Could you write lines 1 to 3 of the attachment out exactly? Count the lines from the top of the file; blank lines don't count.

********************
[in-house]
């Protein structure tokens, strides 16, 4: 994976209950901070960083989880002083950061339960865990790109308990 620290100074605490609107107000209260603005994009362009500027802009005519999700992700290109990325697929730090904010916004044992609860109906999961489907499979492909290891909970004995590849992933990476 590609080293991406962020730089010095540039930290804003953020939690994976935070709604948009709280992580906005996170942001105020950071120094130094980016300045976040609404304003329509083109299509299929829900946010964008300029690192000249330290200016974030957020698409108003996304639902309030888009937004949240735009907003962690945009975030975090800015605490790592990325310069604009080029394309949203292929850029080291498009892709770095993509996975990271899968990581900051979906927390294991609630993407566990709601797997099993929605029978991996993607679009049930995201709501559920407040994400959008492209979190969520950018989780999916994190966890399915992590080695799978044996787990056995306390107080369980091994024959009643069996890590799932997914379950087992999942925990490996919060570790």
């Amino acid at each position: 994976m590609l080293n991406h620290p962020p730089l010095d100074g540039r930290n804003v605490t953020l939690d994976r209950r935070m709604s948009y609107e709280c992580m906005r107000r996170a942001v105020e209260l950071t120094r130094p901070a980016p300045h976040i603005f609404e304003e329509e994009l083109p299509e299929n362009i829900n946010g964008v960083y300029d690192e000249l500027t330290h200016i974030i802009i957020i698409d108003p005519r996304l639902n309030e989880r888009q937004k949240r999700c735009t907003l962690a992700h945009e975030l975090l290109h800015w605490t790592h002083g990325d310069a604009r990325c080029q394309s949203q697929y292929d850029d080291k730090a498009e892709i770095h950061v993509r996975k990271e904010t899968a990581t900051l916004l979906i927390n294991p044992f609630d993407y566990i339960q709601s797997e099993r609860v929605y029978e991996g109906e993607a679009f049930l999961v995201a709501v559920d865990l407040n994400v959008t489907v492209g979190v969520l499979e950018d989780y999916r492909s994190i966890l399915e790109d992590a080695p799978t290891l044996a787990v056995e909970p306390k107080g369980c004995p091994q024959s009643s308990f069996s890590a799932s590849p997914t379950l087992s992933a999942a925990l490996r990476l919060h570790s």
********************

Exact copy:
[in-house]
């Protein structure tokens, strides 16, 4: 994976209950901070960083989880002083950061339960865990790109308990 620290100074605490609107107000209260603005994009362009500027802009005519999700992700290109990325697929730090904010916004044992609860109906999961489907499979492909290891909970004995590849992933990476 590609080293991406962020730089010095540039930290804003953020939690994976935070709604948009709280992580906005996170942001105020950071120094130094980016300045976040609404304003329509083109299509299929829900946010964008300029690192000249330290200016974030957020698409108003996304639902309030888009937004949240735009907003962690945009975030975090800015605490790592990325310069604009080029394309949203292929850029080291498009892709770095993509996975990271899968990581900051979906927390294991609630993407566990709601797997099993929605029978991996993607679009049930995201709501559920407040994400959008492209979190969520950018989780999916994190966890399915992590080695799978044996787990056995306390107080369980091994024959009643069996890590799932997914379950087992999942925990490996919060570790």
């Amino acid at each position: 994976m590609l080293n991406h620290p962020p730089l010095d100074g540039r930290n804003v605490t953020l939690d994976r209950r935070m709604s948009y609107e709280c992580m906005r107000r996170a942001v105020e209260l950071t120094r130094p901070a980016p300045h976040i603005f609404e304003e329509e994009l083109p299509e299929n362009i829900n946010g964008v960083y300029d690192e000249l500027t330290h200016i974030i802009i957020i698409d108003p005519r996304l639902n309030e989880r888009q937004k949240r999700c735009t907003l962690a992700h945009e975030l975090l290109h800015w605490t790592h002083g990325d310069a604009r990325c080029q394309s949203q697929y292929d850029d080291k730090a498009e892709i770095h950061v993509r996975k990271e904010t899968a990581t900051l916004l979906i927390n294991p044992f609630d993407y566990i339960q709601s797997e099993r609860v929605y029978e991996g109906e993607a679009f049930l999961v995201a709501v559920d865990l407040n994400v959008t489907v492209g979190v969520l499979e950018d989780y999916r492909s994190i966890l399915e790109d992590a080695p799978t290891l044996a787990v056995e909970p306390k107080g369980c004995p091994q024959s009643s308990f069996s890590a799932s590849p997914t379950l087992s992933a999942a925990l490996r990476l919060h570790s």